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This is a hypothetical question that will help viewers (including myself) better understand gears and their limitations. Suppose someone sees a bike they like at a local bikeshop and it just happens to be a 1x10. After riding it for a week or so, he decides that 10 speeds is too much and he only wants 3 gears. Suppose the 10 speed cassette spanned from 11 to 33 teeth. So the bike owner takes it back to the bikeshop where he bought it and tells the mechanic he only wants the 11, 22, and 33 cogs in the back. Question: will this even work? Is there a limit to how many teeth on a cassette it can jump from a cog to the next adjacent cog? The Shimano MegaRange 7 speed freewheel for example goes from 24T to 34T which is a difference of 10 teeth. The idea is the person doesn't want to have to shift thru the intermediate gears but just wants the low, middle, and high gears only and wants the flexibility of being able to change then via cassette technology (rather than a fixed internal hub).

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    I wonder what will happen to your freehub body if all cogs are not connected to the carrier. If you manage to remove them from it and mount somehow in the first place. Maybe go the other way around with front triple and chain tensioner in the back? Jan 20, 2016 at 6:29
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    The jumps between the cogs will be too big for a smooth change of gears. I have a three speed 1937 vintage-bike. The difference between the cogs is 3 and 4 teeth.
    – Carel
    Jan 20, 2016 at 8:25
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    I fail to see the point. Jan 20, 2016 at 13:22
  • If you do this, please remember to come back and tell us how it went. You can post an answer to your own question and accept it as correct.
    – Criggie
    Jan 20, 2016 at 18:59

4 Answers 4

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It would most likely not work without a bunch of expensive finagling. Most inexpensive cassettes come on carriers, meaning removing individual gears is not really that possible. You can still buy individual gears, but they are a more specialty item and very expensive. After you messed with all that, you would likely find that the lower gears tore through your hub body because the hub flanging is designed for cassettes using carriers setup.

After you replaced the freehub body with a more expensive robust one (or got a new wheel), you'd then find that the shifting was horrible compared to most modern systems. If you looked at Shimano's patents you'd find a huge percentage of them relate to ramping shift surfaces on cassettes and crankrings. Your individual rings would likely have none, or have surfaces designed for not the use you were intending.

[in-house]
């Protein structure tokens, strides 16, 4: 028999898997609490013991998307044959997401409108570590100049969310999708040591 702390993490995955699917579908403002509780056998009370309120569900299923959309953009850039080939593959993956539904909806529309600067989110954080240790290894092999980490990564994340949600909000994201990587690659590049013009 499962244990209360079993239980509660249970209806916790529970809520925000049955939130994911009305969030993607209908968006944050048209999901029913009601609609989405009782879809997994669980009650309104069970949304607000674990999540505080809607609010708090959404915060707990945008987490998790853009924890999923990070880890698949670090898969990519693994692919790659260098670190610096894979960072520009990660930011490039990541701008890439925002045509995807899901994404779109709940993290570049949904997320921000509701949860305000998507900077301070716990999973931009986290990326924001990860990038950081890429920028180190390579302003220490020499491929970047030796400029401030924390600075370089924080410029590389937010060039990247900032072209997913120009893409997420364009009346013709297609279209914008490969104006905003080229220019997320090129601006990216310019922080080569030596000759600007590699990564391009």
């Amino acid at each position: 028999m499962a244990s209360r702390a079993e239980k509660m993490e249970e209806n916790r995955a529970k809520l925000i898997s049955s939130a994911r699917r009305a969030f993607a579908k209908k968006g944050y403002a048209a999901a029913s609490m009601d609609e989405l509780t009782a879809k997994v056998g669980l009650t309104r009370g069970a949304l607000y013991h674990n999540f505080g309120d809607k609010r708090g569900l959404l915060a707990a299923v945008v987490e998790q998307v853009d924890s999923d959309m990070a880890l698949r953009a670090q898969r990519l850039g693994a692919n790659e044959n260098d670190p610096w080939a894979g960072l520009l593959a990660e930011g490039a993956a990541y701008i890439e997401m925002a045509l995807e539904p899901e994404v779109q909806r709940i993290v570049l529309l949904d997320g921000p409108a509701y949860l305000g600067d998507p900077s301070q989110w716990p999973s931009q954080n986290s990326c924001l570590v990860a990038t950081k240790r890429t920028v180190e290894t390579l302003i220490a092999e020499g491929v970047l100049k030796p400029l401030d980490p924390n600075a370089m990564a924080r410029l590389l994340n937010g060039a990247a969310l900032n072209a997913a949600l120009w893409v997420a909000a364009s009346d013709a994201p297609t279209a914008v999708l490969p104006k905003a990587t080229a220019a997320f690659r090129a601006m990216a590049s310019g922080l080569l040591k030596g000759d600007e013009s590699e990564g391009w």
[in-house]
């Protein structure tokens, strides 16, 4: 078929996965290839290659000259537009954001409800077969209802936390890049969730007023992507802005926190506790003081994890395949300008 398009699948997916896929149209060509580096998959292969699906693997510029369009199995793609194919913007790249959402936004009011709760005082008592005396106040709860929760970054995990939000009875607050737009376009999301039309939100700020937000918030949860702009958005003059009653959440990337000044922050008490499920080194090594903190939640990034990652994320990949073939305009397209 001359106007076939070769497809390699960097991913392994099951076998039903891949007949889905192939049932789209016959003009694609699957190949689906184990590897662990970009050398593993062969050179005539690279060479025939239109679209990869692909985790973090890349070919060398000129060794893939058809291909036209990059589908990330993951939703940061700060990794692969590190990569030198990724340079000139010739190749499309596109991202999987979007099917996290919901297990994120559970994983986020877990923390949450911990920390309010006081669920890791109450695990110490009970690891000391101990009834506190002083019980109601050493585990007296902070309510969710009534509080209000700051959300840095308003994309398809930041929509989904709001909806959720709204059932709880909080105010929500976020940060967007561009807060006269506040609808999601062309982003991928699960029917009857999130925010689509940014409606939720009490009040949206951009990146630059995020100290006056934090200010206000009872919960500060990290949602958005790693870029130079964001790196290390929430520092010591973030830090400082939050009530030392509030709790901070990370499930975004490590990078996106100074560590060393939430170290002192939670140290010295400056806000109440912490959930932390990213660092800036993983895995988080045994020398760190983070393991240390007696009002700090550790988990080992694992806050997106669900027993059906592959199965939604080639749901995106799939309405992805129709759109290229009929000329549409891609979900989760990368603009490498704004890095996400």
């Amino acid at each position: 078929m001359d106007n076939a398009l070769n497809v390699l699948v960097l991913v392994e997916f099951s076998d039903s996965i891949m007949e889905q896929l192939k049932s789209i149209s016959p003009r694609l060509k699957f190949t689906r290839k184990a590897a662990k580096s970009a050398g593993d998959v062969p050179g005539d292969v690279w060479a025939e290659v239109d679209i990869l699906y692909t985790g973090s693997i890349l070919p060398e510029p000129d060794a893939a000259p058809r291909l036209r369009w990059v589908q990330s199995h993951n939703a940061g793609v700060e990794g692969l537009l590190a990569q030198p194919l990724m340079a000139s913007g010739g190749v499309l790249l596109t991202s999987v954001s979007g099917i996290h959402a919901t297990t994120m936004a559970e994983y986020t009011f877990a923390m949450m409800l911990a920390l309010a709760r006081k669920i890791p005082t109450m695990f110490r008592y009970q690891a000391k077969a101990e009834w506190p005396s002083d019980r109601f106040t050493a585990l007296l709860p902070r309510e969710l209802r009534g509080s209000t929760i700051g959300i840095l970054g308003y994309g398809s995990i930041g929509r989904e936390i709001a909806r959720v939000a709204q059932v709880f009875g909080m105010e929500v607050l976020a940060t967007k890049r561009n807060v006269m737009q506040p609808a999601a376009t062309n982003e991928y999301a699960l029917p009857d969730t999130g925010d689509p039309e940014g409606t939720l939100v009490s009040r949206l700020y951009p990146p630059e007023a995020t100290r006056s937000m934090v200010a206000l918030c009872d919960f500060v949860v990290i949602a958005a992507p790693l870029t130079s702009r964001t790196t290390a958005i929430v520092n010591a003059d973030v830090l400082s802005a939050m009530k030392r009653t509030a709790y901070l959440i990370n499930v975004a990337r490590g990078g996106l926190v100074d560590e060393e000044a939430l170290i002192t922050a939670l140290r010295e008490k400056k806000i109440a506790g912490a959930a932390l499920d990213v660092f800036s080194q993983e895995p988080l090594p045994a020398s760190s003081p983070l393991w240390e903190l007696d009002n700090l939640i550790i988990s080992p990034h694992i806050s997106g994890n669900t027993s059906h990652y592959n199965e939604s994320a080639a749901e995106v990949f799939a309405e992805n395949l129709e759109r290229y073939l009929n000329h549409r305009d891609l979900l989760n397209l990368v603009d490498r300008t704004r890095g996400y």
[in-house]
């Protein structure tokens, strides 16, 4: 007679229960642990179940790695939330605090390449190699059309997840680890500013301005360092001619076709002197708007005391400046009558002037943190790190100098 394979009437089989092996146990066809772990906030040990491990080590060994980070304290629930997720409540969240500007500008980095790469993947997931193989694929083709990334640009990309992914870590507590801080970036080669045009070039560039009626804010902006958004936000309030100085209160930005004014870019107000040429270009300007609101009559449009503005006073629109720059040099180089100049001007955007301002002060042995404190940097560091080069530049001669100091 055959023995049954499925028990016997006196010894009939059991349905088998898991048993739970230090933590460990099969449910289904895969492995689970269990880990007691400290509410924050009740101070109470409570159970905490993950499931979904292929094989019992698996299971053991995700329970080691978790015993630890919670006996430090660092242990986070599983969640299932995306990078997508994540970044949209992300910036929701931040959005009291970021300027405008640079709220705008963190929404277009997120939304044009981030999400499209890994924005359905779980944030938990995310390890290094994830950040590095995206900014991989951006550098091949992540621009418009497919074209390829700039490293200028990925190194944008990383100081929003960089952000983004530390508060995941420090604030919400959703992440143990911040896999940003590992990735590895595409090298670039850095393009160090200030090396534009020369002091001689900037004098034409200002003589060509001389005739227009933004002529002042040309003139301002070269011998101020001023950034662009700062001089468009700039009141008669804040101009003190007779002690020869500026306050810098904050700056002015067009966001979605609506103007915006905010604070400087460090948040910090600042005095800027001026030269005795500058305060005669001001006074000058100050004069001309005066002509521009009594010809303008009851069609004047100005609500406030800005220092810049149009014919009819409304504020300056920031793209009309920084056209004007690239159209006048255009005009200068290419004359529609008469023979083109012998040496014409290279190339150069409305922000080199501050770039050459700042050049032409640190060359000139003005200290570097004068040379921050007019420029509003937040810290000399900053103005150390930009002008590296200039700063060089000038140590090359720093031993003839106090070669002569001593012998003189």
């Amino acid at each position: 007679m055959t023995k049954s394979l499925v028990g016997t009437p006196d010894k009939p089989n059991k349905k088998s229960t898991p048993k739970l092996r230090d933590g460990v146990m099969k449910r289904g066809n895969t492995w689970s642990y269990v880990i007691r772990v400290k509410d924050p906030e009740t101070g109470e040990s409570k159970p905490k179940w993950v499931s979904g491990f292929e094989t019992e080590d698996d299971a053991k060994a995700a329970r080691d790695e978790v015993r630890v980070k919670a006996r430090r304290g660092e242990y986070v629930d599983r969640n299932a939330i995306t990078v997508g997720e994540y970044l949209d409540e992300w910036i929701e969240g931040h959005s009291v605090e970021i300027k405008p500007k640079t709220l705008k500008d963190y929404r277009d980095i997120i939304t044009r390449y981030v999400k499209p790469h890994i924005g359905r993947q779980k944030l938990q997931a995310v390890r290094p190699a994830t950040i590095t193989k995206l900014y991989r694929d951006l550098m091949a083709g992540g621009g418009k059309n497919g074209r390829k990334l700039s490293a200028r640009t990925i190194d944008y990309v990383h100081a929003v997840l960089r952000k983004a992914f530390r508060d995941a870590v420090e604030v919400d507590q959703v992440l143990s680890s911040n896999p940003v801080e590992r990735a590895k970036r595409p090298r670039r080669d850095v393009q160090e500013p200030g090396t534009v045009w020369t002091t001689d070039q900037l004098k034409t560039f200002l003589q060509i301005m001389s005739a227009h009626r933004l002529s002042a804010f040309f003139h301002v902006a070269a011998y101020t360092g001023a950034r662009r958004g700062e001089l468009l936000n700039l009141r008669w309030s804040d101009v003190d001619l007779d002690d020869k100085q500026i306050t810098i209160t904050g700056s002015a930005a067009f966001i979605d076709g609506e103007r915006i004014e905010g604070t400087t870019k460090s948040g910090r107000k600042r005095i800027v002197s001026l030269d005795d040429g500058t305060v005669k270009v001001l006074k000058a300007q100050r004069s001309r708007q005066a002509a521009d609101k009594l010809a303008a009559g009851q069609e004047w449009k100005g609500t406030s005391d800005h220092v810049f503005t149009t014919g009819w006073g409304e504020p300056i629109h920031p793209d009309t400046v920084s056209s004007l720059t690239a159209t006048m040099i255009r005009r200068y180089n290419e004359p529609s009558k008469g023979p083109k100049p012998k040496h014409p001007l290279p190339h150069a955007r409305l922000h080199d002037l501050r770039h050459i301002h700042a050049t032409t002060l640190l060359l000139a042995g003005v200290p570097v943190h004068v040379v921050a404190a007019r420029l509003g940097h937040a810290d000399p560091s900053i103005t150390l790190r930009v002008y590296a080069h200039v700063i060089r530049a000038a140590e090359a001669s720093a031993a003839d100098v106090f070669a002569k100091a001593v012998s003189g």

Hundreds of dollars later you would likely have a bike that shifts worse that the 3 speed internal hub you could have bought for much less time and money.

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  • What a disappointment. I thought cassettes were supposed to be very flexible in both the # of gears and the chosen ratios. It seems like they have many restrictions. This is why I state I am disappointed in the biking industry as a whole since I was away for a decade or so and there are still problems they haven't been solved for a reasonable cost to the consumer.
    – David
    Feb 6, 2016 at 17:38
  • The large manufacturers exist to turn profit and have obligations to their shareholders. There is only so much benefit to cross compatibility. Lack of cross compatibility also creates niche markets for companies who make little odds and ends to make non-compatible things work together. Feb 8, 2016 at 19:12
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    @David Dude, they are not solving the problems because the problems are not problems. No one wants a 1x3 with 11, 22, and 33 in the back. As you say, it's hypothetical. You are disappointed with an entire industry because they haven't contorted to satisfy your hypothetical? Your inventions don't exist because they are are not useful to anyone but you. And their utility to you is actually debatable.
    – jqning
    Feb 9, 2016 at 5:07
  • Speak for yourself. You don't know what other people want in general. Let's suppose someone has a single speed bike with a 22 tooth cog in the back. How would adding an uphill 33 tooth cog and a downhill 11 tooth cog make the bike undesirable? That is some whacked logic if you ask me. I would love to have a wide range 3 speed bike. A 50% increase in cadence is useful shifting to the lower gear. When I ride on pavement and then transition onto grass, I can use as much as a 250% increase in cadence on my bike and sometimes do so. 50% is actually very mild by comparison.
    – David
    Feb 9, 2016 at 10:50
  • The 3 overall gears could be something like 1.13, 1.70, and 3.40. All very useful for a roadbike. 1.13 is a good ratio to get the bike moving from a standstill and for mild hills. 1.70 is my favorite gear on flat pavement. 3.40 would be an excellent downhill gear.
    – David
    Feb 9, 2016 at 10:53
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Seems like a lot of work for little gain. You'd be able to lighten by the weight of 7 cogs, but the shifting action will suffer. My early megarange was quite bad at the last change, which was 26 or 27 up to 34